Independence Day

Is America Still a Nation?

Patrick J. Buchanan, The American Conservative

Could the Constitution, as currently interpreted, win the approval of two-thirds of our citizens and three-fourth of our states, if it were not already the supreme law of the land? How would a national referendum on the Constitution turn out, when many Americans are already seeking a new constitutional convention?

American Independence and the King of Kings

Terence P. Jeffrey, CNS News

As Americans celebrate the Fourth of July and more than 240 years of national independence, they should remember and revere not only those who fought to defend this principle, but the principle itself -- that there was a natural law, created by God, that no nation could disobey.

The Revolutionary War was conservative

Editors, Washington Examiner

American independence and the revolution that put it in place were necessary not because the revolutionaries and their leaders wanted everything to change. The revolution here was about upholding timeless ideals. America itself was a new idea, but the unalienable rights we fought for of life, liberty, and the pursuit of happiness are those with which we have been endowed by our Creator since the dawn of time.

The Fourth of July in Postmodern America

Gilbert T. Sewall, The American Spectator

There’s room for many types and styles, of course, old and new, high-minded and vernacular, even Republican and Democrat. But it is essential to draw a bright line between entertainment and political capacity. The rise of celebrity tribunes building their brand, able and eager to move millions, is daily disquieting. But on no day more than Independence Day.

Divine Providence and Independence Day

Quin Hillyer, PJ Media

There is a straight line of reverence for one true God that runs from the settlers writing the Mayflower Compact to the patriots of liberty declaring independence from the mighty British Empire, and from thence to the statesmen who hashed out the Constitution of the new United States. As we celebrate Independence Day, let us recognize that God's influence on our founders was crucial, and thank God for our freedom.

Senator Ted Cruz Keeps The Flame Of The American Spirit Alive

Susan Wright, RedState

Senator Ted Cruz is one of those who still keeps the flame of freedom alive, as our founders intended. His short Independence Day message perfectly sums up that patriotic spirit, and for that, we thank you, Senator.

Five myths about the Founding Fathers

Newt Gingrich, The Washington Post

From Athens and Rome to the present day, all great societies have founding myths — stories they tell themselves about who they are and where they came from. Perhaps because the United States is younger than most nations (239 years old on Saturday), our founding is among the best-documented; here are a few of the biggest myths about the Founding Fathers.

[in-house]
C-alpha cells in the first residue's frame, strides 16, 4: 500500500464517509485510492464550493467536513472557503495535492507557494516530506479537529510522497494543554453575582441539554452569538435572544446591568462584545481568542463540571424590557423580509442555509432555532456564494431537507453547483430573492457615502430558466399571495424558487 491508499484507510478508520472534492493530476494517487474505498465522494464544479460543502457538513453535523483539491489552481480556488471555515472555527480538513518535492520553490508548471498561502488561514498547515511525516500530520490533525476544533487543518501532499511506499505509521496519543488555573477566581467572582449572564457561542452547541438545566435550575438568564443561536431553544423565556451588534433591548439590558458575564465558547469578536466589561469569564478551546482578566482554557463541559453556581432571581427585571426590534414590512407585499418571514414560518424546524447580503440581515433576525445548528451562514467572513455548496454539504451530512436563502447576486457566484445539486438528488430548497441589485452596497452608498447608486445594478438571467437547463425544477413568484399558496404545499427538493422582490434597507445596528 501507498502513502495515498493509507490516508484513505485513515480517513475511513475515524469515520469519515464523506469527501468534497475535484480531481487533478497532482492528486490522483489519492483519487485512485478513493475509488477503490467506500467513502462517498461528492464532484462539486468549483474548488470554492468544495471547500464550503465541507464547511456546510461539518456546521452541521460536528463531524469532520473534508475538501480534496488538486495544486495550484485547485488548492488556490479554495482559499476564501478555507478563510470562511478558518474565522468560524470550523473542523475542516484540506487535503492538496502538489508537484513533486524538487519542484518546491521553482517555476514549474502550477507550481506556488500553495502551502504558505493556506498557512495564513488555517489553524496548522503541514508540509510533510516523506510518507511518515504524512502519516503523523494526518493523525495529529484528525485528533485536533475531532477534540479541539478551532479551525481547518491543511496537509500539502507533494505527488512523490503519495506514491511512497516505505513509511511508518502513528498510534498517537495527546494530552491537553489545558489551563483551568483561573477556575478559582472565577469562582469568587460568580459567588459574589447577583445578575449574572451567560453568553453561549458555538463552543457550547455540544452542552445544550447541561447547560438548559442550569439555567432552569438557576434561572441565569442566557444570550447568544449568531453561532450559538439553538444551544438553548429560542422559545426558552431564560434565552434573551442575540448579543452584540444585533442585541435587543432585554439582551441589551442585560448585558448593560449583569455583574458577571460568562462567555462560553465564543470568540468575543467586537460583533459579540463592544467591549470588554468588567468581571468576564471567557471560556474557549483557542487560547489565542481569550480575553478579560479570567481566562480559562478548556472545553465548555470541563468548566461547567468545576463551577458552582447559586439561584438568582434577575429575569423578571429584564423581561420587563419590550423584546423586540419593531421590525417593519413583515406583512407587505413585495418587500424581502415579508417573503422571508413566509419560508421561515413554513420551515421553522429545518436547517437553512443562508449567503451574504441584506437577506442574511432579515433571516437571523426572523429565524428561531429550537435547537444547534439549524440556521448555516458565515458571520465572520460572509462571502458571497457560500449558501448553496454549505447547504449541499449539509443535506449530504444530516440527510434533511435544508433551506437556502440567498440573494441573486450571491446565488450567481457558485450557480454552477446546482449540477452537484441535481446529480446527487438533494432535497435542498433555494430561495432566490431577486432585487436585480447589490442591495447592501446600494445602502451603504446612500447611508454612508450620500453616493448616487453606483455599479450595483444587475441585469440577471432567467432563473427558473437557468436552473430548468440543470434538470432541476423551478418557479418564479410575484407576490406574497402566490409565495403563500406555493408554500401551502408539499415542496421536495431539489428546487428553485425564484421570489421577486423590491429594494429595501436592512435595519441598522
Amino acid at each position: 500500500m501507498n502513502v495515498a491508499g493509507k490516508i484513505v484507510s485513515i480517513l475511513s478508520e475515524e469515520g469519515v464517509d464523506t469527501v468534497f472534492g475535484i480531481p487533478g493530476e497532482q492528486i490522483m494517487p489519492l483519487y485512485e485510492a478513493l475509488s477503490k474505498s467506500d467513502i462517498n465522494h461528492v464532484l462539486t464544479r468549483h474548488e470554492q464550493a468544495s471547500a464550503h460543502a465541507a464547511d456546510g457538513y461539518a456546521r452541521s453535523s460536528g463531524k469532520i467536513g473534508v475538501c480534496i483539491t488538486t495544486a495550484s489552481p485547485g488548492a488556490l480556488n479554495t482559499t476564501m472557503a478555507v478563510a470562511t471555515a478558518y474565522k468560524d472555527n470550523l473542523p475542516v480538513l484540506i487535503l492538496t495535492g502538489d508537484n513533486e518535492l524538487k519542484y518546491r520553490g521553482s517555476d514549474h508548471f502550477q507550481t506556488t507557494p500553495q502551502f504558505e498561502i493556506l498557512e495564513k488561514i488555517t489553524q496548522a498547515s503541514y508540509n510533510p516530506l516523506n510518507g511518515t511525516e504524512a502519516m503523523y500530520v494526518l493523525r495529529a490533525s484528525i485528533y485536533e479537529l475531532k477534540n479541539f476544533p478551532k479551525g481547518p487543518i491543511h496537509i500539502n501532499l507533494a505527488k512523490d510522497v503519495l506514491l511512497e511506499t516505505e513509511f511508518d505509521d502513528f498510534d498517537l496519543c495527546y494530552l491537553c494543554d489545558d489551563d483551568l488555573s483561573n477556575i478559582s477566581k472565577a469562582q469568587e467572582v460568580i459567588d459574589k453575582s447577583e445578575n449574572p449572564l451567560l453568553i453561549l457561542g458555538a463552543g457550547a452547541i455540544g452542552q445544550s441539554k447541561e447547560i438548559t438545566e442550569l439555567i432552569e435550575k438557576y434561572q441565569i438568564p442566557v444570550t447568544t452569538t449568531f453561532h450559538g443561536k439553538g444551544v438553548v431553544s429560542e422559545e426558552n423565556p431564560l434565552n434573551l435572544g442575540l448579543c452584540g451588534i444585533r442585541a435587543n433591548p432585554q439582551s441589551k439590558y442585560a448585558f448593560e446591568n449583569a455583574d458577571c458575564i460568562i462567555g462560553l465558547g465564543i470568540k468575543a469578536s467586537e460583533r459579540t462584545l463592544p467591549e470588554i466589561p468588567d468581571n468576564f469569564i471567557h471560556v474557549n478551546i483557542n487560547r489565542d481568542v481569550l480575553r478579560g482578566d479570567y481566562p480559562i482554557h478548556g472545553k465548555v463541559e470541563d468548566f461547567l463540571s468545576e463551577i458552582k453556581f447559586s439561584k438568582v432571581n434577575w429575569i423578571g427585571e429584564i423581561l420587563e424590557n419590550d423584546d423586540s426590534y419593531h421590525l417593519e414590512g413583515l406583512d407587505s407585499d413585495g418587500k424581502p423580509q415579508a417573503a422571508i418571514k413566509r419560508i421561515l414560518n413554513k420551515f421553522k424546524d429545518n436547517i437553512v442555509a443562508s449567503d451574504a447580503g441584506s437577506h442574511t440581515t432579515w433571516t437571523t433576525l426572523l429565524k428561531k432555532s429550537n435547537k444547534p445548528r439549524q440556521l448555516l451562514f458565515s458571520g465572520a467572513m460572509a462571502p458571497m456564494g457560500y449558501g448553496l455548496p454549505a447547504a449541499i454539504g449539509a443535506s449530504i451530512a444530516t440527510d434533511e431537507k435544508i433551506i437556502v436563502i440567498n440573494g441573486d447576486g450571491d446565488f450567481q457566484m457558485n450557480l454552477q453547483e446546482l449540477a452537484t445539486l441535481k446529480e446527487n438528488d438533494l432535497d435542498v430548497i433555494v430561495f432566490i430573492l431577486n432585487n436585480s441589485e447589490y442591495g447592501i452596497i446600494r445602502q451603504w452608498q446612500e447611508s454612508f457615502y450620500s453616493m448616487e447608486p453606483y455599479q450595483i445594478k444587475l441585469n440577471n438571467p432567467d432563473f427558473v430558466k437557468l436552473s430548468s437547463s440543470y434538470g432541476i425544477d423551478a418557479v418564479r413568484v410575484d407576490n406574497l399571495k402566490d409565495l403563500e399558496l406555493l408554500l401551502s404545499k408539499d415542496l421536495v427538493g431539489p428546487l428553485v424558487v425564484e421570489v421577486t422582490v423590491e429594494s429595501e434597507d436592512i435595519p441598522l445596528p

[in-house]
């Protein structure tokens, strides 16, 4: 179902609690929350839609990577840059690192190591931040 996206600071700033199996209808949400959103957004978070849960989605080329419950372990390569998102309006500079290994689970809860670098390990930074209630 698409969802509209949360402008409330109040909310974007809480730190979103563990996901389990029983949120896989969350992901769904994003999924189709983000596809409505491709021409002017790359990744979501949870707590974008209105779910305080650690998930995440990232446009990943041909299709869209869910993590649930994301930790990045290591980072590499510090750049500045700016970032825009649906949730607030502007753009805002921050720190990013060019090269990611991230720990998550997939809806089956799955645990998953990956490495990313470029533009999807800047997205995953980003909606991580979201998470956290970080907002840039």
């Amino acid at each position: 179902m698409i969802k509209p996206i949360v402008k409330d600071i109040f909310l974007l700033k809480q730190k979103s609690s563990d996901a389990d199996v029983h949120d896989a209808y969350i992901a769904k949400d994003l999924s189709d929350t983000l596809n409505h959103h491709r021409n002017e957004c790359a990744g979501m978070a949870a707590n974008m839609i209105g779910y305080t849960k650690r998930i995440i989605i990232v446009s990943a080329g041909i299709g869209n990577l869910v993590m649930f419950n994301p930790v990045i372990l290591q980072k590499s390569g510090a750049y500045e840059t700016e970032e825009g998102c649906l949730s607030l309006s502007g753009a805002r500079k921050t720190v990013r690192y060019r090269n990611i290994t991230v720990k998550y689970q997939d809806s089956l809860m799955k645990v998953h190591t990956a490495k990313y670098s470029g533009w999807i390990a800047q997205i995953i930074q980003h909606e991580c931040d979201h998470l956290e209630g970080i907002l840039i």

Our friend Dr. Wm. Scott Magill, Executive Director of Veterans in Defense of Liberty wrote a powerful Independence Day message saying with clarity and conviction what many conservatives are thinking: Our beloved Republic is no longer the land of the free, nor apparently the home of enough of the brave. The entire basis of our founding – the consent of the governed – has been wiped away by traitors within all three branches of the federal government. But, says Magill, we are truly blessed to live in these times. Blessed because we are entrusted with the future, not only of our great Constitutional Republic but with the future of humanity.

A Lawsuit Against Arrogant Government Sparked American Independence

In 1761 James Otis litigated against the Writs of Assistance. He argued brilliantly against these instruments of arbitrary power as destructive of liberty and the fundamental principles of law. Otis lost the case, but John Adams would later say, “There and then, the child of Independence was born.”

On a Foundation of These Principles

The principles of the Declaration of Independence -- the very principles of what it means to be America and to be an American -- cannot withstand unless we return to government governed by a paramount law.

The Declaration of Independence: America’s Essential Document

No other nation recognizes in its foundational document the right of rebellion and the right of the people to alter or abolish their government if it becomes destructive to the “unalienable Rights” of the people.